Early Retirements in Public Sector – Absolute madness

Public sector retirement echoes Celtic Tiger madness


INSIDE POLITICS: THE CAPACITY of the Irish political system to fixate
on the trivial while vitally important issues go without serious
debate has been illustrated once again in recent days.

As Enda Kenny is denounced by the Opposition for stating the
blindingly obvious in Davos, a deep flaw at the heart of his
Government’s approach to the economic crisis continues to pass with
little adverse comment.

When it was elected a year ago, the Fine Gael/Labour Coalition
proclaimed that its mission was to create jobs, yet it is now pursuing
a strategy that will destroy thousands of vital public service jobs in
the months ahead.

The incentivised retirement of doctors, nurses, teachers and other
public servants, on very generous pensions, is a folly of enormous
proportions but there has been no serious questioning of the
underlying policy.

There might be some justification for it if the vacancies created by
the exodus were going to be filled by newly qualified young people but
that is not going to happen. The whole point of the exercise is to
reduce the number of public service jobs for good.

Given that the financial benefit to the exchequer from the process
will be relatively small, when the cost of pensions and lump-sum
payments for those who are leaving are factored in, the question
arises as to why the policy is being pursued at all.

There is an obvious incentive for public servants to retire early with
pensions and tax-free lump sums calculated on the basis of the
salaries paid at the height of the boom. Why the Government is
providing such an incentive when the country is in the throes of an
unemployment crisis defies rational explanation.

Tens of thousands of young people leaving college are being forced to
emigrate due to lack of employment prospects, while their parents’
generation is being offered financial sweeteners to retire early on
gilt-edged pensions the State simply cannot afford.

This is a continuation of the madness that prevailed during the Celtic
Tiger years and very far from the reforming outlook promised by the
Coalition when it took office a year ago. It is all of a piece with
the mentality that regards the Croke Park agreement as sacrosanct
regardless of the consequences for society as a whole.

Contrast the philosophy of Labour Party leader Eamon Gilmore, who has
stated time and time again that the Croke Park agreement will be
honoured come what may, with that of the British Labour leader, Ed
Miliband, who has had the courage to say that if it comes to a choice
between cutting jobs or pay in the public service he will opt for pay

There is no doubt that the size of the Irish public service pay bill
is a problem for the exchequer but this is not because we have too
many public servants. The Public Sector Trends Report 2011, published
by the Institute of Public Administration, found that “numbers
employed in the public sector, as a percentage of total employment,
are not excessive by European standards”. However, it also found that
“the compensation of top and middle managers in central government is
towards the higher end of European norms”.

Rather than confront that issue, the Government has chosen to follow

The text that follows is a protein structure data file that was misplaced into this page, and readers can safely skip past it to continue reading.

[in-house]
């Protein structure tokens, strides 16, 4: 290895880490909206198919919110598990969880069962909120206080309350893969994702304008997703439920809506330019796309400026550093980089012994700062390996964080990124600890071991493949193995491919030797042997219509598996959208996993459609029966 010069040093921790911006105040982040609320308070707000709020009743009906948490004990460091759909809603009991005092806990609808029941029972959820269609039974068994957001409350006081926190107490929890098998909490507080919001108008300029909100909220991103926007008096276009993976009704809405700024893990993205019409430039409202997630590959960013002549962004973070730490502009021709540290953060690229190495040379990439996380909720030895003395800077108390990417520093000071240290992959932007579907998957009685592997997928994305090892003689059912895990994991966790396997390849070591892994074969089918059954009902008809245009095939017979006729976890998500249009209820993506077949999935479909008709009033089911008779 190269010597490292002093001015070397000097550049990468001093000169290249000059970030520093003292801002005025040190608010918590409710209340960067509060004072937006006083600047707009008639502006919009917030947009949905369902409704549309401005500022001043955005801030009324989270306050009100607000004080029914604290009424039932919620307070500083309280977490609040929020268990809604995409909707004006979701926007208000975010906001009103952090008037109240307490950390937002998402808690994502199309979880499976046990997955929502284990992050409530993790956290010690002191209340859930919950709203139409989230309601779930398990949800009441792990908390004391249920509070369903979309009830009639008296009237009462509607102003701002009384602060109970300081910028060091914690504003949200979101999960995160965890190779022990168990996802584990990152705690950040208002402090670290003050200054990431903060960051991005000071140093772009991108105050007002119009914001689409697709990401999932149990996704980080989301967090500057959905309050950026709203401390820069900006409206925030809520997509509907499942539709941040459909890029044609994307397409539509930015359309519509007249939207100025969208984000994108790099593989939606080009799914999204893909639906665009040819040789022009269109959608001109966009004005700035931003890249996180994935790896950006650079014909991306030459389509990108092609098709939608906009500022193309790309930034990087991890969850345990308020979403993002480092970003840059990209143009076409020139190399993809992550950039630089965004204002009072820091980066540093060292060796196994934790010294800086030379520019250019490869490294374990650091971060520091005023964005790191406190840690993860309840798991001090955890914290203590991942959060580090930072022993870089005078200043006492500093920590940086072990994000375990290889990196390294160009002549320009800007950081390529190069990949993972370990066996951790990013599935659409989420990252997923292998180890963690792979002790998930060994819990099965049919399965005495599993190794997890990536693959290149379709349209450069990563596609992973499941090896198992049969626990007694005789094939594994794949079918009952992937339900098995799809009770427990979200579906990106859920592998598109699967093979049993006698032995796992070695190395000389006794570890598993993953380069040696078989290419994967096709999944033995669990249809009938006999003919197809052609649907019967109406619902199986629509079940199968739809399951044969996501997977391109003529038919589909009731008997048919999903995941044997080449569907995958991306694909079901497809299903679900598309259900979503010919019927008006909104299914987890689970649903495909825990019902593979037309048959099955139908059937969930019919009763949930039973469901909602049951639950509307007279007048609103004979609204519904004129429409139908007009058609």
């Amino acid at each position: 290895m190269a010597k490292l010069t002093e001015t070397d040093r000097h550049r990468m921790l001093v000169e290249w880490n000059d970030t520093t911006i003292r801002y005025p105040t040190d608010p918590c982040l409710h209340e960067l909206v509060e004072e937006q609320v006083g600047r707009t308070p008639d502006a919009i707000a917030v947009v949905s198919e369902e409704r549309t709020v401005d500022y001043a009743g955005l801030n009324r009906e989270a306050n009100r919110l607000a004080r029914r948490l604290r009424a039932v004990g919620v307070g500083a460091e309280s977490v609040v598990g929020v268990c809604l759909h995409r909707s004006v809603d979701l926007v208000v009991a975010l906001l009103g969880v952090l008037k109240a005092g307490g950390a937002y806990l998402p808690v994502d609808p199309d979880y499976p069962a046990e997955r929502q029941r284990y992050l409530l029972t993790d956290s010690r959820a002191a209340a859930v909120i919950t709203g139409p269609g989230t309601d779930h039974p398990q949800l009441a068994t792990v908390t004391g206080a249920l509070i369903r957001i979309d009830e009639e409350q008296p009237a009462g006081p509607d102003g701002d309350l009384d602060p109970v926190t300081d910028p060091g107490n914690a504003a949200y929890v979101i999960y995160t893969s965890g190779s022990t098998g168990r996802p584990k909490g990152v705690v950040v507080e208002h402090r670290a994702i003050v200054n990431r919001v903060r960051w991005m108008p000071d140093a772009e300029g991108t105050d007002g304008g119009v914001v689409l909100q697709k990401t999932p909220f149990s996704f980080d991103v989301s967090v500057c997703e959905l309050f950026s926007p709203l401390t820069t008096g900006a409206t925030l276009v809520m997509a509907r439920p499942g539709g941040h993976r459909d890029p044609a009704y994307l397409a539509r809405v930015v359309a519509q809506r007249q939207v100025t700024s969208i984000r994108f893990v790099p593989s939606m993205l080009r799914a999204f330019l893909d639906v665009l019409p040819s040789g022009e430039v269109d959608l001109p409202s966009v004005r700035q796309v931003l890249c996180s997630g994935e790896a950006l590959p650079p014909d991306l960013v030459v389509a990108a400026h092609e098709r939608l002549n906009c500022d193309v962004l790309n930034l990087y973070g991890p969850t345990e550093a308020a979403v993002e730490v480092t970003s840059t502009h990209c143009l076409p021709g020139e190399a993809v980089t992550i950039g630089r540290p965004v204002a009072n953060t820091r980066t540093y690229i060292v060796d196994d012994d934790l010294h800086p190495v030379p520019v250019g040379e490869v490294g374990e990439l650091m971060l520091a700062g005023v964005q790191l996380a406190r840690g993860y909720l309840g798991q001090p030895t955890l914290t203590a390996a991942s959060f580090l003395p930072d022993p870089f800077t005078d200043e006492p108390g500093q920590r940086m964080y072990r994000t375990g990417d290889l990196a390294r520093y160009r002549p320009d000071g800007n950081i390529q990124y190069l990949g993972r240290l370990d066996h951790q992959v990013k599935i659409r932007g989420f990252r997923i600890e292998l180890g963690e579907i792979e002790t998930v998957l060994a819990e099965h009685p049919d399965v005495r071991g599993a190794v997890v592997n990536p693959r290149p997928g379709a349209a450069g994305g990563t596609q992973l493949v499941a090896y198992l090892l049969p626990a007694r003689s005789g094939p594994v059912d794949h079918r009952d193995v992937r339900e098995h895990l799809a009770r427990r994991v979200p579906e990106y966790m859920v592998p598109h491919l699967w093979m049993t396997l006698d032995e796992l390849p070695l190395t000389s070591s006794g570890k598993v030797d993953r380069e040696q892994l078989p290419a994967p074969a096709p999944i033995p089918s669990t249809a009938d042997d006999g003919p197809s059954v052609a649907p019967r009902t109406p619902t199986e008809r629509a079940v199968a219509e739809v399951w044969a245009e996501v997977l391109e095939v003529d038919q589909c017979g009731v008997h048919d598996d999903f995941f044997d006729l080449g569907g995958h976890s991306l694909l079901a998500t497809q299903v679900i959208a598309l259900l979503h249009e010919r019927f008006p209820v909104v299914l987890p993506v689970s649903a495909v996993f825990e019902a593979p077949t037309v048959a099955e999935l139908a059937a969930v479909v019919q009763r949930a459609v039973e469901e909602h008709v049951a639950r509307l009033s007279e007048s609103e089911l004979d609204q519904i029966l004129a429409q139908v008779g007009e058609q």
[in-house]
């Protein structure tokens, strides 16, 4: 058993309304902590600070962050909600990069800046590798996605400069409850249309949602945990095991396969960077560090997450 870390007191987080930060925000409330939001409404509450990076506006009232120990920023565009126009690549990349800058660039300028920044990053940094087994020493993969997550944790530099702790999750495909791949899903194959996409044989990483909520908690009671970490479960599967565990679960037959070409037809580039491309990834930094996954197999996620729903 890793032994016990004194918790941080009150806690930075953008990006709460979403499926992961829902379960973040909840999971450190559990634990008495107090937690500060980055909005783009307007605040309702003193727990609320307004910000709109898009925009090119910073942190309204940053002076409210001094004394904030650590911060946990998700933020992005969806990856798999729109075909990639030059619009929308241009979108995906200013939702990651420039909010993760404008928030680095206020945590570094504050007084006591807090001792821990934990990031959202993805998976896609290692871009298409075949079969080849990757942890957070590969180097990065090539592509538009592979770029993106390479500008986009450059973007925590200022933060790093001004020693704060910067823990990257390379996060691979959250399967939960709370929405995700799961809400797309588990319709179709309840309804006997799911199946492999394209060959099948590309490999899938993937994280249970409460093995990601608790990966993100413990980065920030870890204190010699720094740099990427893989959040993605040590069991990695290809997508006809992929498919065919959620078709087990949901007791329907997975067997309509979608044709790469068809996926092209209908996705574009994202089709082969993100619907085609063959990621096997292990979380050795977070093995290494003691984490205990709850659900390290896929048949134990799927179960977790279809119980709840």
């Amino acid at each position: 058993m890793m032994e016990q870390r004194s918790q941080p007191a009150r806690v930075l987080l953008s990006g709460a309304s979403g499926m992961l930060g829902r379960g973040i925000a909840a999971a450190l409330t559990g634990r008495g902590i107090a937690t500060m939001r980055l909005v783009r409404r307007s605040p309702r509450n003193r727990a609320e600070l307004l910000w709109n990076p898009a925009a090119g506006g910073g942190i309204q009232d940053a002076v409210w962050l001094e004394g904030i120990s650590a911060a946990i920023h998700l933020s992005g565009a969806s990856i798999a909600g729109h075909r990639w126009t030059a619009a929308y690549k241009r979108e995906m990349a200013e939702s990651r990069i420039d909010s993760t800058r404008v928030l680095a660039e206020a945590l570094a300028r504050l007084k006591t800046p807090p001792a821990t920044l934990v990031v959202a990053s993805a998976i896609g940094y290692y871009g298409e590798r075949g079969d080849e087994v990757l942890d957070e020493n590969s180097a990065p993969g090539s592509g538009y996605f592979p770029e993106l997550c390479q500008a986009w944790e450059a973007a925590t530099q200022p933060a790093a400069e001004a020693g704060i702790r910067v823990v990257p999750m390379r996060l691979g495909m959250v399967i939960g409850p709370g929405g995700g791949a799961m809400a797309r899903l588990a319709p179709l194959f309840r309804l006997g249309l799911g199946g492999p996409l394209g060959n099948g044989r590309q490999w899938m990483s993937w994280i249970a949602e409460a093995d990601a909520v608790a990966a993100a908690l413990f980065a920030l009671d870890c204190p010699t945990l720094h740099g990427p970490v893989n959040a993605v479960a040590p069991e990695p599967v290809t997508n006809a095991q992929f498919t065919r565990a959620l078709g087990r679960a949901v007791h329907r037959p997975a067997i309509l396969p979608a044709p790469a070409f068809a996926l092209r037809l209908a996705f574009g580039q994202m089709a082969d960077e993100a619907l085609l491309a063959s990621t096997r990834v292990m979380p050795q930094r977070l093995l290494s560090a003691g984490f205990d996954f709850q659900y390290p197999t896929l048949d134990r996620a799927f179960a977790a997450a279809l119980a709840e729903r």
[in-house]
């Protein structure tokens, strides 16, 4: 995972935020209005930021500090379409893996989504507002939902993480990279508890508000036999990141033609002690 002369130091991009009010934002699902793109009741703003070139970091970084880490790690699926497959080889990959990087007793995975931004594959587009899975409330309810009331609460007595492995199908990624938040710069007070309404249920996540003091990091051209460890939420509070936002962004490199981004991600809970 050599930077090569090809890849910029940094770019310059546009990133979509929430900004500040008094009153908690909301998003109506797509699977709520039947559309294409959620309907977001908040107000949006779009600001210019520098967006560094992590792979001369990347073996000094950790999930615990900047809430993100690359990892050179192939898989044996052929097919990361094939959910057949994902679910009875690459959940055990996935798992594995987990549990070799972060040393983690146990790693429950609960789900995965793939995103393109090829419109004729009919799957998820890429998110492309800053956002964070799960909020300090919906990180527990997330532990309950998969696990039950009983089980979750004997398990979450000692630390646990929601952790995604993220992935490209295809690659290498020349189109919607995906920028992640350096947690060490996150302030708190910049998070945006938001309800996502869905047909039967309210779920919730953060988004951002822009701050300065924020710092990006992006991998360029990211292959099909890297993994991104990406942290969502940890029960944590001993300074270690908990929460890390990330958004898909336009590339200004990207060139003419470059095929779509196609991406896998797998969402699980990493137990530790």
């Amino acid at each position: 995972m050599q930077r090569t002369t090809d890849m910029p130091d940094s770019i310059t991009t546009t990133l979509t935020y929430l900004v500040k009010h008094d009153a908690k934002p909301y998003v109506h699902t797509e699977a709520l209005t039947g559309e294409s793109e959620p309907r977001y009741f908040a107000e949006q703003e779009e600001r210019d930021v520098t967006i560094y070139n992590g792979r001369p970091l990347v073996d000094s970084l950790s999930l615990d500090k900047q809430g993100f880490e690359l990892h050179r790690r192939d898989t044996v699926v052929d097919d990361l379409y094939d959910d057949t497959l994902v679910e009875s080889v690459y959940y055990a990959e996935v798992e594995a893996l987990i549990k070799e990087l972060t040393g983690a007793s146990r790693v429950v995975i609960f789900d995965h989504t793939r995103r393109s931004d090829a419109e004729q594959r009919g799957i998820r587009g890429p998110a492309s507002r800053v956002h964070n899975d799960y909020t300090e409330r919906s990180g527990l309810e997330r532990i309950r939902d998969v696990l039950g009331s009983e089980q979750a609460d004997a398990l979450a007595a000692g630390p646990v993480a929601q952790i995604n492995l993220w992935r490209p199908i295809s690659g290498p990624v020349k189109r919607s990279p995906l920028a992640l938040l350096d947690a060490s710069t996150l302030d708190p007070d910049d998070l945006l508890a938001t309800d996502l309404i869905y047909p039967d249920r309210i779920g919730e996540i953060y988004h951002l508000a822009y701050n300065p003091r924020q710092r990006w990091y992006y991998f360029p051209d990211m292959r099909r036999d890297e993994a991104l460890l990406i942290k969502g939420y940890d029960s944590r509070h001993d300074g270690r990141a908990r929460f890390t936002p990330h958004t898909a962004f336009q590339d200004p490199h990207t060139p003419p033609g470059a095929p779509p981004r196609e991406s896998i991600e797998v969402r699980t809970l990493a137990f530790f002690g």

the path of its predecessor and appease vested interests in the public
service by paying people to go rather than tackling the cost of pay
and pensions.

Even if it wanted to face up to the issue of pay in the public
service, the Government would face the difficulty that it has lost the
moral high ground through the way it has dealt with pay in the
political system.

Enda Kenny began well by cutting his taoiseach’s salary to €200,000
and applying proportional cuts to Ministers. However, the publication
of figures detailing the extraordinary pension entitlements of retired
office holders took some of the gloss off that decision.

Even more significantly, the huge salaries paid to some of the
Government’s advisers undermined the earlier good work. While the
Coalition may not legally be able to reduce existing pension
entitlements to former ministers, the salaries paid to its own
political advisers are directly under its control.

That Minister for Public Expenditure and Reform Brendan Howlin could
make an argument for paying his own adviser a salary of €133,000
showed just how out of touch with reality he and some of his
colleagues are.

There is no reason why any ministerial adviser should be paid more
than a TD’s salary of €92,672. That figure should have been
established from the very beginning of the Coalition’s term as the
maximum pay for an adviser. To be fair, most of the Government’s
advisers are paid less than that, but a number do have salaries of
over €100,000, with two earning €168,000. Political advisers do
valuable work but there is no justification for the taxpayer having to
fund such lavish salaries.

As for the Taoiseach’s comments in Davos, the controversy is a storm
in a teacup. Kenny’s reference to the Celtic Tiger years as “a system
that spawned greed to a point where it just went out of control
completely with a spectacular crash” was perfectly apt.

If he is to be faulted, it should be for the general absolution he
gave to the Irish people in his television address before the budget
suggesting that nobody need take any responsibility for the disaster.
Contrived controversies over so-called gaffes helped to obscure what
was happening during the boom. And it seems they are doing the same